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Five Tips for Tax Season

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Have you filed your tax return yet? If you're worried about preparing your taxes, use these tips to help get you ready for tax season.

African Professional Chartered Accountant Woman Doing Tax

File Early

In late January, employers and many other income sources are required to prepare and distribute various tax forms. Once these forms are received, nothing is stopping you from filing your taxes immediately. While this may sound like the last thing you want to do (taxes aren’t due until May, after all [for the year 2021]), this is an easy way to save headaches. Unfortunately, with tax time comes significant fraud. It is not unheard of for fraudsters to send in a tax return in your name in attempts to impersonate your tax return and intercept any potential refund. Filing early will help alleviate this risk because the IRS will already have your tax return on hand if any fraudulent returns are submitted. If you have already filed, the fraudsters have a distinct disadvantage when attempting to steal a refund.

Find a Qualified Tax Professional

Let's face it, taxes can be very complicated. Even those who spend their days looking at numbers can be overwhelmed with the endless rules and regulations that revolve around taxes. The importance of a tax professional to represent you cannot be understated. Not only are taxes burdensome, but you could be faced with serious consequences if they’re not completed correctly. Plus, someone experienced in taxes may be able to identify new deductions that could reduce your overall taxes. Depending on one's situation, hiring a professional may be best. Another option is to have a tax professional review your forms once they have been completed but before they have been filed. Depending on the aptitude of the individual, these options or anything in between may be best. Partnering with someone who lives and breathes taxes will likely pay off in the long run.

Evaluate Your Tax Situation Throughout the Year

Virtually no one wants to think about taxes at any point in the year. The fact that we are forced to think about it at all is often a significant bummer. While this is true, the real tragedy would be if a large tax bill decides to surprise us out of nowhere. I have often seen cases of individuals who forgot to have their employer withhold taxes on their paycheck or make a significant withdrawal from a tax-sheltered account like an IRA without realizing the potential consequences. These are just two examples of a possible considerable tax liability come the following April. To mitigate this, simply look at the tax withholding on your paystub, or evaluate the potential consequences of large withdrawals from retirement accounts if you are under retirement age. It is recommended that at least an early- and mid-year evaluation is completed. Take a look at what is being withdrawn and compare it to the expected taxes charged for the year. There are many calculators online that will help. If a discrepancy is caught early enough, corrections can be made to ease the blow of significant tax liability.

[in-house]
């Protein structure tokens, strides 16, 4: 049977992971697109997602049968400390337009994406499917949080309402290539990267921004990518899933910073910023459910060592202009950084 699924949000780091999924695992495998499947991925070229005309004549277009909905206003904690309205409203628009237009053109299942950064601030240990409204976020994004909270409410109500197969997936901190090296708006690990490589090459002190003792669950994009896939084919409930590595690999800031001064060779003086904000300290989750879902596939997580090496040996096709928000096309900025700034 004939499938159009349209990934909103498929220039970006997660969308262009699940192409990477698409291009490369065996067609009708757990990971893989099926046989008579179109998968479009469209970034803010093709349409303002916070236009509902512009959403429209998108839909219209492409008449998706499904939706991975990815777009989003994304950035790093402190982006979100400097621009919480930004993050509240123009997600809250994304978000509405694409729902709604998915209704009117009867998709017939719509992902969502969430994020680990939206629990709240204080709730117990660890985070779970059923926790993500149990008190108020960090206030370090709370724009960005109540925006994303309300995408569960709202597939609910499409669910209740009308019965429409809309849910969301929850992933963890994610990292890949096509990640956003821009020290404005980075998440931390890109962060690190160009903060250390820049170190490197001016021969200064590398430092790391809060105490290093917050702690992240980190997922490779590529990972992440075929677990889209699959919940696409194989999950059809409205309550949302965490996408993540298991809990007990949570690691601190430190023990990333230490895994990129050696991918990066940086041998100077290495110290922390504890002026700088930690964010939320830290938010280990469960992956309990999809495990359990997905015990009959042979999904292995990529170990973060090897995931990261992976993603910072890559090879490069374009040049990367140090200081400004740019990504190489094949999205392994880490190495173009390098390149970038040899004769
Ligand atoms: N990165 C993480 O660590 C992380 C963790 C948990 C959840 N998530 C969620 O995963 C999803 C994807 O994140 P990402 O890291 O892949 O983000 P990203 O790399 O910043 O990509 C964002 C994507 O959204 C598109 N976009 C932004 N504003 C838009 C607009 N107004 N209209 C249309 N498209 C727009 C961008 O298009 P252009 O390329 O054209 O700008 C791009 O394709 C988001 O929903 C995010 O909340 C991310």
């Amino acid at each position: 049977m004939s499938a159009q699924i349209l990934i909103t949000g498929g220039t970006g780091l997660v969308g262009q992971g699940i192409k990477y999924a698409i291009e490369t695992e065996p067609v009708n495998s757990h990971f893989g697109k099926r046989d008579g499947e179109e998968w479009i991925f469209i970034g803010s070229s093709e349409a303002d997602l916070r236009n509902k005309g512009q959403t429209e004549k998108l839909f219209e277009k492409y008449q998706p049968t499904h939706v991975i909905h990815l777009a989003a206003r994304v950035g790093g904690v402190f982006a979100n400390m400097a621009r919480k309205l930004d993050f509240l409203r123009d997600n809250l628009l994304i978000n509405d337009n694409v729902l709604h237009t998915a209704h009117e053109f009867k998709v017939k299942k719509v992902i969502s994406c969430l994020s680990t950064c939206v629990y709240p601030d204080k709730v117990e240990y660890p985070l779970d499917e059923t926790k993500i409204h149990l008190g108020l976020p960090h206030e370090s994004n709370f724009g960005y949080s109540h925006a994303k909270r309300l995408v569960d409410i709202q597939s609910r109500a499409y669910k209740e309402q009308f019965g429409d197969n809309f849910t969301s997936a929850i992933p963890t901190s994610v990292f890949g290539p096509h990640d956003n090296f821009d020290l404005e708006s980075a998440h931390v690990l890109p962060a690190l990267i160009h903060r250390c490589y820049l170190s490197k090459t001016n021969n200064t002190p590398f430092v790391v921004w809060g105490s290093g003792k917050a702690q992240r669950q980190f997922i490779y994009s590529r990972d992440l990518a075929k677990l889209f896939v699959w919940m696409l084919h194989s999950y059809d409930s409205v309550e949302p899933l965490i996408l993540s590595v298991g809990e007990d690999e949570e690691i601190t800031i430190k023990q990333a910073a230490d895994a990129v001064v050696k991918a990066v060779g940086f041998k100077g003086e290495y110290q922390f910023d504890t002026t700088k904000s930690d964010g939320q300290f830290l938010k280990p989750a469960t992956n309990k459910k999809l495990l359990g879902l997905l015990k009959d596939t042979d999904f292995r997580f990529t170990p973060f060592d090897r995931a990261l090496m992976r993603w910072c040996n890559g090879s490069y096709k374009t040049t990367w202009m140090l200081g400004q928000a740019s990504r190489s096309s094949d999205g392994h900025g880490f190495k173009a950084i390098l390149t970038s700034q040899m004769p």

Contribute to Your 401(K) or IRA

An easy way to reduce your tax footprint over the year is to contribute to your retirement accounts. Money that is put into these accounts is not taxed until the funds are withdrawn. This means that the overall tax bill could be much lower if one saves throughout the year. Keep in mind, there are limitations to how much can be contributed (IRS.gov will have more details on rules) but contributing any amount will help come tax time. In addition to the potential tax break, saving for retirement is a great pursuit and, if done correctly, can yield many more rewards than tax savings. If you forgot to contribute for the previous year, don't worry! You can often contribute for the previous year up until the filing deadline.  

Stay Organized

Throughout the spring, various entities are required to provide tax information to everyone. This will include employers, lenders, colleges, brokerage firms and many more. For some, by the time filing occurs, they may have dozens of tax forms to consider. These forms must be kept and organized. When filing occurs, most of these forms are required to prepare a correct return. If a document is lost or forgotten, additional complications may emerge. Today, most companies will send forms electronically. It is easy to store all of these forms in a secure spot on a computer. If you prefer paper, print the documents and keep them together in a folder or filing cabinet until you are ready to file. In addition to this, keep your paperwork handy for a few years after filing. Often, the government will ask for information on these forms years later if you apply for government assistance like FAFSA. You will not regret storing this information in a safe place just if your future self needs it.

About the Author

Joshua Enger is an Accounting Specialist at Ent Credit Union. He has been working in the financial space for more than five years and has been involved in multiple areas of the credit union such as member service, Interactive Teller Machines, training, management and accounting. He holds a Bachelor of Science in Business Administration from Colorado Christian University and will soon earn his Master of Science in Finance from Colorado State University. Joshua is a Colorado Springs native and enjoys traveling to warm locations with his wife.

 

*This article is intended for informational use and should not be considered tax advice. Consult your tax professional to see if the information presented in this article is suitable for your situation.

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